Social media site Facebook launched its London 2012 page on Monday which the International Olympic Committee (IOC) hopes will help simplify the event for fans.

The Explore London 2012 page, 18 months in the making, and the culmination of a partnership with the IOC and the London Olympic Organising Committee (LOCOG) will enable users online access to their chosen athletes, sports and countries.

"I think that anything that simplifies, or makes it a little bit easier to understand or follow the people you like, has got to be a good thing," IOC Director of Communications Mark Adams said.

The IOC said the page was part of a non-commercial project with Facebook.

Facebook will be subject to the strict rules which govern Olympic sponsorship, marketing and videos, meaning they will not display advertising around its Explore London 2012 page and athletes will not be able to post videos of themselves in the Games venues.

Facebook's EMEA director of platform partnerships Christian Hernandez said the Olympics had previously been a "curated experience", with broadcasters dictating what viewers outside the stadium could see, but that was set to change as the social media age handed users the power to decide what they want to watch.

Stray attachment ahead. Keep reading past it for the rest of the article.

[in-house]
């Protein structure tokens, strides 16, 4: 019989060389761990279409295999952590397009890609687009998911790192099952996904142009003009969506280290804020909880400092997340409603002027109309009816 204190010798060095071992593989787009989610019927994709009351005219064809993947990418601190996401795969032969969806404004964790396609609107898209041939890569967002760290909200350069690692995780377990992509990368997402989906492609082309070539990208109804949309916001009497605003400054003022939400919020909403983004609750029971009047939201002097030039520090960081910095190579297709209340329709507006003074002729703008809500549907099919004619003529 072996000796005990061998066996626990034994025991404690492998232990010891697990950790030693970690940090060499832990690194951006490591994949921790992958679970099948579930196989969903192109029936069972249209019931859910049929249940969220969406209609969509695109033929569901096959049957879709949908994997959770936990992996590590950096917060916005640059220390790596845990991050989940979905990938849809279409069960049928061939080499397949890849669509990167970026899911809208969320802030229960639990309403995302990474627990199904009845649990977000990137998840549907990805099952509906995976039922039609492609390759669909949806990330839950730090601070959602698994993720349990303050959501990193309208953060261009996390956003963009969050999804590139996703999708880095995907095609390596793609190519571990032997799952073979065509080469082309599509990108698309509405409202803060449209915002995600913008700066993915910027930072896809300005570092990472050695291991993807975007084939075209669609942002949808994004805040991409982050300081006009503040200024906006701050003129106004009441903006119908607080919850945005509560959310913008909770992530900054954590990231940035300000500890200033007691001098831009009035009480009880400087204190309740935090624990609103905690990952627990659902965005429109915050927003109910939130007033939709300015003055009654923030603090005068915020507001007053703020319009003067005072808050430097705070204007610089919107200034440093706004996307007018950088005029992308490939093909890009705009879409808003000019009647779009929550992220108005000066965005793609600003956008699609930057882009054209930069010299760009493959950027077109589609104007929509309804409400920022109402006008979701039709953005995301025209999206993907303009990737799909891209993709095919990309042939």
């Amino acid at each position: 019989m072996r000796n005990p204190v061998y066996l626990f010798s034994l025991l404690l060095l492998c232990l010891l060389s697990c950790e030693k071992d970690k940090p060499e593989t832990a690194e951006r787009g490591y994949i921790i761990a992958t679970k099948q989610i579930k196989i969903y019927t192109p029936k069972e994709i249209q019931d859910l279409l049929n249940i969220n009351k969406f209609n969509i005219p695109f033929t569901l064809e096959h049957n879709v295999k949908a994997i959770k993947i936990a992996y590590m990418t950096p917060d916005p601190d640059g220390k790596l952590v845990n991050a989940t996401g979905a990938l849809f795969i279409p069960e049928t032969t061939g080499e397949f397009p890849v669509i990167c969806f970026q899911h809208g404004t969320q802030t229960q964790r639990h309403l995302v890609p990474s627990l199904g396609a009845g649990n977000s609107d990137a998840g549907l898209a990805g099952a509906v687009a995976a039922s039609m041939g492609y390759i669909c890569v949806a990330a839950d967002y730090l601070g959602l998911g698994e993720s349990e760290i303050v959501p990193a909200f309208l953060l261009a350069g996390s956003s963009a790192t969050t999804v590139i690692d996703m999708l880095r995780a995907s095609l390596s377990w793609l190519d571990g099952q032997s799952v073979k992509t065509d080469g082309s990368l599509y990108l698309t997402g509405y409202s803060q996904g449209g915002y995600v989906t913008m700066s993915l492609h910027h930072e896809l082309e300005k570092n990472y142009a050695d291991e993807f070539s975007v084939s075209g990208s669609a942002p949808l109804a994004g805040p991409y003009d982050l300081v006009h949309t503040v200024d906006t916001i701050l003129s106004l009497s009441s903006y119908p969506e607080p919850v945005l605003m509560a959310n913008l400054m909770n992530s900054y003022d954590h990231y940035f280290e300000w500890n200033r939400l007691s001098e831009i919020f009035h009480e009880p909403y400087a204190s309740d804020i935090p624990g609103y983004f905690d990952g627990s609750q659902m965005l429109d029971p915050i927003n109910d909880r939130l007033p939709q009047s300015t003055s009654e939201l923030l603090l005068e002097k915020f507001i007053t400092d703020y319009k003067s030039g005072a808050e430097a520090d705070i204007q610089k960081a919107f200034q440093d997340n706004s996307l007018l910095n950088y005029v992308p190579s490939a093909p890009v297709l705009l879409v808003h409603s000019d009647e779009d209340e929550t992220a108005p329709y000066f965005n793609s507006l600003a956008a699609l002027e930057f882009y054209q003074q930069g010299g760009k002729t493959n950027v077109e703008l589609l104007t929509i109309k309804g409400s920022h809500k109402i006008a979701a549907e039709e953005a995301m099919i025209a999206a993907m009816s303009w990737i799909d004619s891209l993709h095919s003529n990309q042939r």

The Facebook page will show users the full range of different competitions being staged at any time and enable them to see which broadcasters are showing the event, and in some instances, let them click straight through to watch it online.

"You'll be able to consume the Olympics the way you want," Hernandez said at a launch event held in Facebook's trendy London head office, and attended by 1992 Olympic tennis gold medalist Boris Becker.

There will also be a deeper view of life in the Olympic village, as competitors post comments, photographs and videos on the Explore London 2012 page, giving fans the inside line on their Games experience.

"In the past, stories that were not headline-worthy, they could never reach the public. At this Olympic games, no story will go untold," Facebook's managing director in EMEA, Joanna Shields said.

The page, which counts Australian five-times Olympic gold medalist swimmer Ian Thorpe and Britain's 5,000 meters world champion Mo Farah among its participants, has a long way to go, however, before every viewer can follow their chosen sports heroes.

To date, only about 200 of the 10,500 competitors expected in London have signed up, said Facebook.

(Reporting by Sarah Young; Editing by Alison Wildey)